What would it take to make your job more satisfying?
What if all of these conditions suddenly became reality? Would that be enough, or would you continue to look for more?
In this first of two articles, we will focus on how professional fulfillment must come from within and not from other people or organizations. We'll also explore why job satisfaction and career contentment don't necessarily go hand-in-hand.
It's human nature that people rarely are completely satisfied. As a physician, your focus is constantly on what is wrong and how to fix it; therefore, you are pre-programmed for continuous improvement, even more so than most people.
As we age and our interests evolve, we often come to expect more or something new to keep us satisfied. Marketing tactics are based on this basic premise-a new iPhone model is debuted almost every year, loaded with even more features.
Even hospital CEOs or practice owners/partners or administrators don't have complete control over all of the people and conditions that can affect physician satisfaction. They can't control big government, insurance providers, patient adherence to medication regimens, disease patterns, or other factors that can affect your work schedule and morale. You understand this even more if you own or run a practice.
So what keeps physicians in their jobs and productive despite conditions you can't control and that can't be made satisfying except on a temporary basis?
Some physicians say intrinsic factors keep them at the job despite dissatisfaction with the extrinsic factors. Extrinsic factors were listed in the first paragraph of this article and include pay, vacation, scheduling, and other considerations.
In contrast, intrinsic factors include the satisfaction of helping another human being, the mental challenge of working up a disease, and the need to constantly learn and grow intellectually.
"Interacting with grateful patients and the ability to see that I am making a tangible difference in someone's life is what is I appreciate the most about practicing medicine," says Danielle Eigner, DO, MPH, who is on the faculty at the University of San Francisco, California.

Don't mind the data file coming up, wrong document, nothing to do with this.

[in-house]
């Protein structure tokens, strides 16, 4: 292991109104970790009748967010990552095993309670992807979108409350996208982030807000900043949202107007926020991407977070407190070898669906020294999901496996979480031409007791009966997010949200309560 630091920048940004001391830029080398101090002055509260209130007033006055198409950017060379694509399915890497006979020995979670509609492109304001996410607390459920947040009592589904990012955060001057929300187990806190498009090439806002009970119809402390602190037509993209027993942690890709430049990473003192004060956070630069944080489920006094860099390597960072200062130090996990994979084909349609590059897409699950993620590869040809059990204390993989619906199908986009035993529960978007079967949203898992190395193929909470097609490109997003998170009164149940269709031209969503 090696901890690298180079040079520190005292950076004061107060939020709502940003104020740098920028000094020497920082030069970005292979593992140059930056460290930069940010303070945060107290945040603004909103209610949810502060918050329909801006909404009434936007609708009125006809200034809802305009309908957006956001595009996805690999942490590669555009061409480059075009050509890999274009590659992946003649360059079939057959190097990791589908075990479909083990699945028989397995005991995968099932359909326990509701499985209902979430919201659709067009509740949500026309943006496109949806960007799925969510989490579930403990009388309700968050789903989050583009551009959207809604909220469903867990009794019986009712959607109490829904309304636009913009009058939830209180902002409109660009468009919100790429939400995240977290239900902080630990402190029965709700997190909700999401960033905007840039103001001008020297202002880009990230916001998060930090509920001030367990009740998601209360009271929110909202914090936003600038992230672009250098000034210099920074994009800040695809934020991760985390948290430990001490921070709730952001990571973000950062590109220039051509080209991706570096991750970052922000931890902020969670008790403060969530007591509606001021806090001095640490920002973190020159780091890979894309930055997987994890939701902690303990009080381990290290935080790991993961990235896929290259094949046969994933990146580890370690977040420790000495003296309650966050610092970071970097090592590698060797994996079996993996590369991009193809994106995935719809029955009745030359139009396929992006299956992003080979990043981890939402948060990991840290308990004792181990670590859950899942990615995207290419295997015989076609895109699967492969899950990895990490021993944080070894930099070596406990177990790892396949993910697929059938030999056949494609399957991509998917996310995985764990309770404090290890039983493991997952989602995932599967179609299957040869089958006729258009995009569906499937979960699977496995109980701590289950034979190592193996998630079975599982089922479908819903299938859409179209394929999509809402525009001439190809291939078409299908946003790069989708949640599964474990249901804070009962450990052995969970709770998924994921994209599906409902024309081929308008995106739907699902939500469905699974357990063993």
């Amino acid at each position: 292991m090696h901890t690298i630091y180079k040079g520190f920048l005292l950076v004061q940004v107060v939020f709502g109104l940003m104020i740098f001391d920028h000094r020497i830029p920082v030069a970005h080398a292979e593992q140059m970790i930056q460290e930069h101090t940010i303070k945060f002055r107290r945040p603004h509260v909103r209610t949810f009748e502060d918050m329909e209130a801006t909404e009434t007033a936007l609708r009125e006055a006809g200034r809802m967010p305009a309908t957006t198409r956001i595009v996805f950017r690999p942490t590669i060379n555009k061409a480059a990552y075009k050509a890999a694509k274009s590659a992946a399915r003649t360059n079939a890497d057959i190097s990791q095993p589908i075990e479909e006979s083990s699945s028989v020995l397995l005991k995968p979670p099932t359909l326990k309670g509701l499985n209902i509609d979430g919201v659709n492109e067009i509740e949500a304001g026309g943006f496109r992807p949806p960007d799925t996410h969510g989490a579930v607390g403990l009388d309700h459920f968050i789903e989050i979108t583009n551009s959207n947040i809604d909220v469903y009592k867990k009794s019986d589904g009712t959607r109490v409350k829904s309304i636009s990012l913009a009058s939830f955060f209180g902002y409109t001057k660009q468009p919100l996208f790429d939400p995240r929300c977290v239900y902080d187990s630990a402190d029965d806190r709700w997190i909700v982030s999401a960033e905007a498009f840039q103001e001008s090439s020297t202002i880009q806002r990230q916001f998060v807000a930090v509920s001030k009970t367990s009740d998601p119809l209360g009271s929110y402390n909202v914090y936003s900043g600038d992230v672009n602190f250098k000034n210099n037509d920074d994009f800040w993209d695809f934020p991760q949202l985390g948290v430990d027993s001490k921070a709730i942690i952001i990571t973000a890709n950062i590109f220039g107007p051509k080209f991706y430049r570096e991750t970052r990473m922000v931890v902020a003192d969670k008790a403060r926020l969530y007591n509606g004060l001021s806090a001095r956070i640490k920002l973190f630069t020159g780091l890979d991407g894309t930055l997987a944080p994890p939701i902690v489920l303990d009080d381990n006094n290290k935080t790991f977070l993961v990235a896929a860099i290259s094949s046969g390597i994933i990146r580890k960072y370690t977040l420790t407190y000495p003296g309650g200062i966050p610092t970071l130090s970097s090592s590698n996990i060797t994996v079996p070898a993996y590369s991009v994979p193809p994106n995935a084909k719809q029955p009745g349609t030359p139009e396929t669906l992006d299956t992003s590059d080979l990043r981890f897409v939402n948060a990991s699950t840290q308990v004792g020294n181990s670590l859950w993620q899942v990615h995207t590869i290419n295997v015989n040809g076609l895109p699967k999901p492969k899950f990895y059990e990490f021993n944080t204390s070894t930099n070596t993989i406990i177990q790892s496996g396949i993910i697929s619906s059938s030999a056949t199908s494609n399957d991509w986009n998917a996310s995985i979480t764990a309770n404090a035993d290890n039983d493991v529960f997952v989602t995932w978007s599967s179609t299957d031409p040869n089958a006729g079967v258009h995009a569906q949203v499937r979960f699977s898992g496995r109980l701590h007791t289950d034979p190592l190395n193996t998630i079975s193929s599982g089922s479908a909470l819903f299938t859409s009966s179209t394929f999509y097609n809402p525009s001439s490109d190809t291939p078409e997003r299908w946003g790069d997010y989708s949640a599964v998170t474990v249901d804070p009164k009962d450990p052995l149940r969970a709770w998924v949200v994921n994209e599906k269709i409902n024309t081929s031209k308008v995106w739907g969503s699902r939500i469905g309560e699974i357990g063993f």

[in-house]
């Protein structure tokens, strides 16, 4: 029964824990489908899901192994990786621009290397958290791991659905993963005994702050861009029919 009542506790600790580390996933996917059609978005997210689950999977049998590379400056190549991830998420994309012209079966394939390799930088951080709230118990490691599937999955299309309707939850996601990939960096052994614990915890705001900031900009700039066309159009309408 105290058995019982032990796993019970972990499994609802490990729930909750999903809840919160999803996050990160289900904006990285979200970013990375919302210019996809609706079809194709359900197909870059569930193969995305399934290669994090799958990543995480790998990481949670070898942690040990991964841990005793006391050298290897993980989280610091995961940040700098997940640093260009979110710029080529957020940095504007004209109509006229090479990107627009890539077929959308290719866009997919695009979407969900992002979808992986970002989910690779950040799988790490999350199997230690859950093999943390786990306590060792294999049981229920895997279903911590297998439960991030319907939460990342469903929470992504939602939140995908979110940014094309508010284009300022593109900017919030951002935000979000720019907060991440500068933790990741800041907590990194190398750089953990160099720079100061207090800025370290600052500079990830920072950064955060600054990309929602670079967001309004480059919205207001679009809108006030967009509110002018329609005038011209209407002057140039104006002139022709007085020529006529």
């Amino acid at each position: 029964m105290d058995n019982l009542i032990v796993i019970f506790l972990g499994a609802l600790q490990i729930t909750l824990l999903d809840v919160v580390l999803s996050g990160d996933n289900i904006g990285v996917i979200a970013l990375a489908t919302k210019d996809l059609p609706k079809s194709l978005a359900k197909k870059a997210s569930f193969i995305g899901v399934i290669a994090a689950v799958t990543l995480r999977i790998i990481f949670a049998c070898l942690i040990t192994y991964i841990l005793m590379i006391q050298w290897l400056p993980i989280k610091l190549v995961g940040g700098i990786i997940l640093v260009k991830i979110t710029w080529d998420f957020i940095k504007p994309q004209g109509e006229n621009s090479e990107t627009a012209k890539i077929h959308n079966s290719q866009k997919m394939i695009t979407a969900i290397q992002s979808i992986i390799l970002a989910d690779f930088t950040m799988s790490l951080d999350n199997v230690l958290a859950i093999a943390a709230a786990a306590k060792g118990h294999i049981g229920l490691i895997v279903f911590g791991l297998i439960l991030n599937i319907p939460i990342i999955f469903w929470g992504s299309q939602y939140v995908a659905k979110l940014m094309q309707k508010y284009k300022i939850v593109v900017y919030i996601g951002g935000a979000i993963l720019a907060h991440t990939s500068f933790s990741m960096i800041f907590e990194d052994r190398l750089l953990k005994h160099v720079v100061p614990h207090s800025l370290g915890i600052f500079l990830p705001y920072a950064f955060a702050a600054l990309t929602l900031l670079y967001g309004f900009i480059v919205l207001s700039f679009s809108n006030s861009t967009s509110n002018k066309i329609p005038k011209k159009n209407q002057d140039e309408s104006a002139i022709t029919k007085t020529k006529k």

The assumption is that you still have control over your intrinsic job satisfaction, even if it isn't possible to be extrinsically satisfied. But to what extent can you actually exert control over your intrinsic job satisfaction?
Your control over your intrinsic job satisfaction is not guaranteed. You depend on patients presenting with challenging medical problems that you can help, on lab work being accomplished in a timely manner, on patients following instructions, and so forth.
It may seem like a stretch at first to consider that your inner work satisfaction is contingent on external factors that you may not be able to influence. Consider this, however: as a physician, you can see two different people for the same exact symptoms. Extensive work-ups of both patients reveal the same disease process. The same treatment plans are given to both. Patient 1 is very grateful and thankful for all your hard work and time spent with her and is very happy that you "fixed the problem." Patient 2 is very upset that the diagnosis took "so long" and required lots of tests, and that he is now "stuck on a medication" for the rest of his life.
One patient interaction resulted in high intrinsic job satisfaction, and the second patient interaction did not. The point is that you cannot consistently rely on intrinsic factors to be fully and always present.
Whether job satisfaction is intrinsic or extrinsic, it is codependent on someone doing something and conditional on whether expectations were fulfilled.
So the same question is still unresolved: If you lack control over the conditions that make you extrinsically and intrinsically satisfied, what is it that actually keeps most physicians in their jobs?